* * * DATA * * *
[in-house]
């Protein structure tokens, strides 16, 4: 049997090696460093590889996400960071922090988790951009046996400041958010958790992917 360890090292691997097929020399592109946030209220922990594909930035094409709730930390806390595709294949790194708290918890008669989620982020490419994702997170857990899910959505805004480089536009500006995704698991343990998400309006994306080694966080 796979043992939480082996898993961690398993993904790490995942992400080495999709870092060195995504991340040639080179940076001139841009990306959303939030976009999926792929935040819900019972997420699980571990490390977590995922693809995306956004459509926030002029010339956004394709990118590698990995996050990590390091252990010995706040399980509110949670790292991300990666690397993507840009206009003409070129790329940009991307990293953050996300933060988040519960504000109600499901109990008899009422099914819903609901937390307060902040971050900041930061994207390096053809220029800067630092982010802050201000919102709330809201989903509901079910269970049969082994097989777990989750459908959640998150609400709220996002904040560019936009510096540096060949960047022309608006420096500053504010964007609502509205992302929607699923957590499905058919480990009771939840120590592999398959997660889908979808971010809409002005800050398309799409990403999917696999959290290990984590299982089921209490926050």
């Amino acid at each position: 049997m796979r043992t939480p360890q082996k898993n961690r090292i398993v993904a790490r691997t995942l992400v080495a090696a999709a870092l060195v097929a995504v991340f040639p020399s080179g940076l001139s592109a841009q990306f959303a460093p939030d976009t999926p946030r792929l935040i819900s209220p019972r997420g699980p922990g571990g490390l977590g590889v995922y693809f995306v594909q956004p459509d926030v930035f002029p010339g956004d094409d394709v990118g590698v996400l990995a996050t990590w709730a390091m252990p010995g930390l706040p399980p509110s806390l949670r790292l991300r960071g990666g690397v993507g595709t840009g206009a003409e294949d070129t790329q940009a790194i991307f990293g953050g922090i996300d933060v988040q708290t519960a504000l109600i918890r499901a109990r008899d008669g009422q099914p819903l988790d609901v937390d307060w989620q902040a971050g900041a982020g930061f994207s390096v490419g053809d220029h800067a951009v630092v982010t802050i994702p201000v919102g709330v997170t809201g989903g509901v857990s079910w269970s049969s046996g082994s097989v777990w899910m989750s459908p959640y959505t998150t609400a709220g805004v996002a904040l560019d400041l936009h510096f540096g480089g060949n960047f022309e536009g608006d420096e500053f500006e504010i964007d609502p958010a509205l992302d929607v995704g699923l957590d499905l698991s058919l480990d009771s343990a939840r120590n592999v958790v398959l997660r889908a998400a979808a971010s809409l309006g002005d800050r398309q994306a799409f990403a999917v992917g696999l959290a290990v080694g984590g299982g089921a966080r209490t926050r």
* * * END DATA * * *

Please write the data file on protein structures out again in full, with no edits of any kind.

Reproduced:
[in-house]
């Protein structure tokens, strides 16, 4: 049997090696460093590889996400960071922090988790951009046996400041958010958790992917 360890090292691997097929020399592109946030209220922990594909930035094409709730930390806390595709294949790194708290918890008669989620982020490419994702997170857990899910959505805004480089536009500006995704698991343990998400309006994306080694966080 796979043992939480082996898993961690398993993904790490995942992400080495999709870092060195995504991340040639080179940076001139841009990306959303939030976009999926792929935040819900019972997420699980571990490390977590995922693809995306956004459509926030002029010339956004394709990118590698990995996050990590390091252990010995706040399980509110949670790292991300990666690397993507840009206009003409070129790329940009991307990293953050996300933060988040519960504000109600499901109990008899009422099914819903609901937390307060902040971050900041930061994207390096053809220029800067630092982010802050201000919102709330809201989903509901079910269970049969082994097989777990989750459908959640998150609400709220996002904040560019936009510096540096060949960047022309608006420096500053504010964007609502509205992302929607699923957590499905058919480990009771939840120590592999398959997660889908979808971010809409002005800050398309799409990403999917696999959290290990984590299982089921209490926050």
């Amino acid at each position: 049997m796979r043992t939480p360890q082996k898993n961690r090292i398993v993904a790490r691997t995942l992400v080495a090696a999709a870092l060195v097929a995504v991340f040639p020399s080179g940076l001139s592109a841009q990306f959303a460093p939030d976009t999926p946030r792929l935040i819900s209220p019972r997420g699980p922990g571990g490390l977590g590889v995922y693809f995306v594909q956004p459509d926030v930035f002029p010339g956004d094409d394709v990118g590698v996400l990995a996050t990590w709730a390091m252990p010995g930390l706040p399980p509110s806390l949670r790292l991300r960071g990666g690397v993507g595709t840009g206009a003409e294949d070129t790329q940009a790194i991307f990293g953050g922090i996300d933060v988040q708290t519960a504000l109600i918890r499901a109990r008899d008669g009422q099914p819903l988790d609901v937390d307060w989620q902040a971050g900041a982020g930061f994207s390096v490419g053809d220029h800067a951009v630092v982010t802050i994702p201000v919102g709330v997170t809201g989903g509901v857990s079910w269970s049969s046996g082994s097989v777990w899910m989750s459908p959640y959505t998150t609400a709220g805004v996002a904040l560019d400041l936009h510096f540096g480089g060949n960047f022309e536009g608006d420096e500053f500006e504010i964007d609502p958010a509205l992302d929607v995704g699923l957590d499905l698991s058919l480990d009771s343990a939840r120590n592999v958790v398959l997660r889908a998400a979808a971010s809409l309006g002005d800050r398309q994306a799409f990403a999917v992917g696999l959290a290990v080694g984590g299982g089921a966080r209490t926050r």